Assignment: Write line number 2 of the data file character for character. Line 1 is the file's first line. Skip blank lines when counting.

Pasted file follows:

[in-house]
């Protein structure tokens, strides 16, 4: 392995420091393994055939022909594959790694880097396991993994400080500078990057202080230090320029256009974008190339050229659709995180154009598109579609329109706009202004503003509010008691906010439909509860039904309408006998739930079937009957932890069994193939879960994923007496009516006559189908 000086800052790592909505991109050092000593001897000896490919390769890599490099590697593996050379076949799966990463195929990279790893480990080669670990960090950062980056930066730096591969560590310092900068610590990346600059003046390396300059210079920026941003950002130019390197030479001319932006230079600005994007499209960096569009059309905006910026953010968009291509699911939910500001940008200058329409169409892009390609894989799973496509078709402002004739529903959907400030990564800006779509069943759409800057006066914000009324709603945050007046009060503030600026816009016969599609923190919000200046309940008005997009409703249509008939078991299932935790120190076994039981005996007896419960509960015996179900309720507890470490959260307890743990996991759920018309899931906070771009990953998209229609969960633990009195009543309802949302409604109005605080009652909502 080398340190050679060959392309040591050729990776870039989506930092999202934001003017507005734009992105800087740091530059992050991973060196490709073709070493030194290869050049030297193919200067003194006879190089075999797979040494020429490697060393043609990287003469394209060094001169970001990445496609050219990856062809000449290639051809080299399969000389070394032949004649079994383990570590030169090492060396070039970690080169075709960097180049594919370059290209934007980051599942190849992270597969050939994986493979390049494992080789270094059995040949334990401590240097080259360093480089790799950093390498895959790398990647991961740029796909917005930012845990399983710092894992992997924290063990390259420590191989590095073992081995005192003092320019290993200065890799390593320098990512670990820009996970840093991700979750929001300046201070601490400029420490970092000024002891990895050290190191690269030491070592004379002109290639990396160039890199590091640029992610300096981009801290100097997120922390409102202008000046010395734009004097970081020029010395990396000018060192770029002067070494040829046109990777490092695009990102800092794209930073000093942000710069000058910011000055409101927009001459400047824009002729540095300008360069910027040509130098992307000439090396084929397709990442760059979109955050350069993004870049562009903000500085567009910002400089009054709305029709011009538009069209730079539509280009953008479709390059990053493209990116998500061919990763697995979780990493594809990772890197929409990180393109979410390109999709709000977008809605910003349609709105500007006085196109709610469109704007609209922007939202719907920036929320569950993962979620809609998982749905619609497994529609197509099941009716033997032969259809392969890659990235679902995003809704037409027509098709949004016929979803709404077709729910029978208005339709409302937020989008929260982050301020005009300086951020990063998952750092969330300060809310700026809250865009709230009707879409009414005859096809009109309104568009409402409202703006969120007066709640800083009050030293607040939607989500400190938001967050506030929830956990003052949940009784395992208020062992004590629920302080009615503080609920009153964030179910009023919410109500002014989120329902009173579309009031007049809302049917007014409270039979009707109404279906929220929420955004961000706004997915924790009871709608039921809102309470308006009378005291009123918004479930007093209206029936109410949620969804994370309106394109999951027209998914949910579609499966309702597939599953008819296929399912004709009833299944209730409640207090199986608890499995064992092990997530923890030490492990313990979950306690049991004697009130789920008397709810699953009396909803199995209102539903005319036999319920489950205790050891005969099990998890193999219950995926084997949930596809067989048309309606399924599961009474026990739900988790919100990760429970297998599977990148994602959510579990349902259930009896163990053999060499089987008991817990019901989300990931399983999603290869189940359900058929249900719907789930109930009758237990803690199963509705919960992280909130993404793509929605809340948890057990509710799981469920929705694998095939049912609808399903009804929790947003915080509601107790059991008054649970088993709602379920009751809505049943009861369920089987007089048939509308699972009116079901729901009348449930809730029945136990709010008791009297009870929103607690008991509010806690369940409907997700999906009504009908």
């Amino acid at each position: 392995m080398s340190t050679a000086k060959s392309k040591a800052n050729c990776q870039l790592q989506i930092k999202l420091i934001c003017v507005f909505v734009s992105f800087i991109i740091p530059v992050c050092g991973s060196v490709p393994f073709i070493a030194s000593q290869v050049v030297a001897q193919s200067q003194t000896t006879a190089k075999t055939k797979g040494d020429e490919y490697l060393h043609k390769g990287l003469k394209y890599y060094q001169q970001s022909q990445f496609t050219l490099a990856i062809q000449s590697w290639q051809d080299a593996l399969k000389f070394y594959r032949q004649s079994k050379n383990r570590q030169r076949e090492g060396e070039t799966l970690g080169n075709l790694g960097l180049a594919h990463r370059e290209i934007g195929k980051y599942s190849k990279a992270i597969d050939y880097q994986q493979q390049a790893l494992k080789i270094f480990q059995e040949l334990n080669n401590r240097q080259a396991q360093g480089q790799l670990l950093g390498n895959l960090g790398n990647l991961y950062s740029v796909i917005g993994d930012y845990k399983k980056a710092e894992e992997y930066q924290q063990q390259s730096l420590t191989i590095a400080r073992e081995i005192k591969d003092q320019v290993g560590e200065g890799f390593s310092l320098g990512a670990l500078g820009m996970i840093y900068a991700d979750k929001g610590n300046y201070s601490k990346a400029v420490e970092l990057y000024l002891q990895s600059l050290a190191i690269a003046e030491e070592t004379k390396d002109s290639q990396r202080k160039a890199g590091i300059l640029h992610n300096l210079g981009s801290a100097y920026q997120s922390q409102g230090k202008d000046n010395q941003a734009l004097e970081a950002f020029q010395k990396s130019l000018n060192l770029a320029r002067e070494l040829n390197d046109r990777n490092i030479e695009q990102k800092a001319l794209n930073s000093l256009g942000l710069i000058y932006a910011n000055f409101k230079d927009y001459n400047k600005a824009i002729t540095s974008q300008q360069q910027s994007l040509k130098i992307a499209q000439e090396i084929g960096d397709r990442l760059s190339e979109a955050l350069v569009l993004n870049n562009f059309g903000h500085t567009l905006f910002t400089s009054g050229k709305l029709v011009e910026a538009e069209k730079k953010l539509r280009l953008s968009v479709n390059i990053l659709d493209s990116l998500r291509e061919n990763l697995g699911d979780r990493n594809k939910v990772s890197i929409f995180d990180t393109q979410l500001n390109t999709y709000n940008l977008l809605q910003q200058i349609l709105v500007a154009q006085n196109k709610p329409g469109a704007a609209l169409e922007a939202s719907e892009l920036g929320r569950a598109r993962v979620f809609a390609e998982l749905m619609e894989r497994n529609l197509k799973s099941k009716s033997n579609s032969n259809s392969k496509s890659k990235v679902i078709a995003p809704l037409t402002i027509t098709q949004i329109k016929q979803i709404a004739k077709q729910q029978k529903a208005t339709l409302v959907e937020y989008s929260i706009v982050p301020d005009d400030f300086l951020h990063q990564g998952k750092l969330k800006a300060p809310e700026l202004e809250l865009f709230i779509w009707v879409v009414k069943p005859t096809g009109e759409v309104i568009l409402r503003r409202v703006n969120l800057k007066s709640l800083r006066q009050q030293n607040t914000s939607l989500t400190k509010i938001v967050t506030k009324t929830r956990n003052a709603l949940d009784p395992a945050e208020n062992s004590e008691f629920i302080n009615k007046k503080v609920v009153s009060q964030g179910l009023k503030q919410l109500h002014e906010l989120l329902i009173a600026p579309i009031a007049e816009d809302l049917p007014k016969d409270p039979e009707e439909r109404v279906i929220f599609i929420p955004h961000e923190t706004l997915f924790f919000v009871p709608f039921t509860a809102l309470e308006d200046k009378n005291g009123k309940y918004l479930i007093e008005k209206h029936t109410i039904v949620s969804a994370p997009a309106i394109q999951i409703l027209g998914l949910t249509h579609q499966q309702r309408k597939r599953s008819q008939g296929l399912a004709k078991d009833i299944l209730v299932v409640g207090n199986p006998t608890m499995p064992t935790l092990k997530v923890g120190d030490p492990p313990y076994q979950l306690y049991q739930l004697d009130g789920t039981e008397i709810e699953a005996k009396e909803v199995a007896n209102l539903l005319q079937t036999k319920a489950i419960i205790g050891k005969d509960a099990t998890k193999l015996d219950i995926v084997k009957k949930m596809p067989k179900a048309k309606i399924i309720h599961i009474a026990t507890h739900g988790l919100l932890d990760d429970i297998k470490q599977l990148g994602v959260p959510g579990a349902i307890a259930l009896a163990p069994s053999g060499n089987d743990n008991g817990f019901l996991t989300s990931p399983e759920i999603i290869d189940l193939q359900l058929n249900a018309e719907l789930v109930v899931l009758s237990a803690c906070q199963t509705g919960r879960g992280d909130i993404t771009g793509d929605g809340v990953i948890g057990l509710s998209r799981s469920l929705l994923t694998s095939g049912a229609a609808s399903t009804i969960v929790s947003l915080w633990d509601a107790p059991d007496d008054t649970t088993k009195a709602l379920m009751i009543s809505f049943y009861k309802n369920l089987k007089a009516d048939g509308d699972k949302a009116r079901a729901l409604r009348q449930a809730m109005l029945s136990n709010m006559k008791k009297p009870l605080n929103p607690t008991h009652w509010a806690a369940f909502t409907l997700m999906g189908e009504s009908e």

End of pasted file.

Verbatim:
């Protein structure tokens, strides 16, 4: 392995420091393994055939022909594959790694880097396991993994400080500078990057202080230090320029256009974008190339050229659709995180154009598109579609329109706009202004503003509010008691906010439909509860039904309408006998739930079937009957932890069994193939879960994923007496009516006559189908 000086800052790592909505991109050092000593001897000896490919390769890599490099590697593996050379076949799966990463195929990279790893480990080669670990960090950062980056930066730096591969560590310092900068610590990346600059003046390396300059210079920026941003950002130019390197030479001319932006230079600005994007499209960096569009059309905006910026953010968009291509699911939910500001940008200058329409169409892009390609894989799973496509078709402002004739529903959907400030990564800006779509069943759409800057006066914000009324709603945050007046009060503030600026816009016969599609923190919000200046309940008005997009409703249509008939078991299932935790120190076994039981005996007896419960509960015996179900309720507890470490959260307890743990996991759920018309899931906070771009990953998209229609969960633990009195009543309802949302409604109005605080009652909502 080398340190050679060959392309040591050729990776870039989506930092999202934001003017507005734009992105800087740091530059992050991973060196490709073709070493030194290869050049030297193919200067003194006879190089075999797979040494020429490697060393043609990287003469394209060094001169970001990445496609050219990856062809000449290639051809080299399969000389070394032949004649079994383990570590030169090492060396070039970690080169075709960097180049594919370059290209934007980051599942190849992270597969050939994986493979390049494992080789270094059995040949334990401590240097080259360093480089790799950093390498895959790398990647991961740029796909917005930012845990399983710092894992992997924290063990390259420590191989590095073992081995005192003092320019290993200065890799390593320098990512670990820009996970840093991700979750929001300046201070601490400029420490970092000024002891990895050290190191690269030491070592004379002109290639990396160039890199590091640029992610300096981009801290100097997120922390409102202008000046010395734009004097970081020029010395990396000018060192770029002067070494040829046109990777490092695009990102800092794209930073000093942000710069000058910011000055409101927009001459400047824009002729540095300008360069910027040509130098992307000439090396084929397709990442760059979109955050350069993004870049562009903000500085567009910002400089009054709305029709011009538009069209730079539509280009953008479709390059990053493209990116998500061919990763697995979780990493594809990772890197929409990180393109979410390109999709709000977008809605910003349609709105500007006085196109709610469109704007609209922007939202719907920036929320569950993962979620809609998982749905619609497994529609197509099941009716033997032969259809392969890659990235679902995003809704037409027509098709949004016929979803709404077709729910029978208005339709409302937020989008929260982050301020005009300086951020990063998952750092969330300060809310700026809250865009709230009707879409009414005859096809009109309104568009409402409202703006969120007066709640800083009050030293607040939607989500400190938001967050506030929830956990003052949940009784395992208020062992004590629920302080009615503080609920009153964030179910009023919410109500002014989120329902009173579309009031007049809302049917007014409270039979009707109404279906929220929420955004961000706004997915924790009871709608039921809102309470308006009378005291009123918004479930007093209206029936109410949620969804994370309106394109999951027209998914949910579609499966309702597939599953008819296929399912004709009833299944209730409640207090199986608890499995064992092990997530923890030490492990313990979950306690049991004697009130789920008397709810699953009396909803199995209102539903005319036999319920489950205790050891005969099990998890193999219950995926084997949930596809067989048309309606399924599961009474026990739900988790919100990760429970297998599977990148994602959510579990349902259930009896163990053999060499089987008991817990019901989300990931399983999603290869189940359900058929249900719907789930109930009758237990803690199963509705919960992280909130993404793509929605809340948890057990509710799981469920929705694998095939049912609808399903009804929790947003915080509601107790059991008054649970088993709602379920009751809505049943009861369920089987007089048939509308699972009116079901729901009348449930809730029945136990709010008791009297009870929103607690008991509010806690369940409907997700999906009504009908």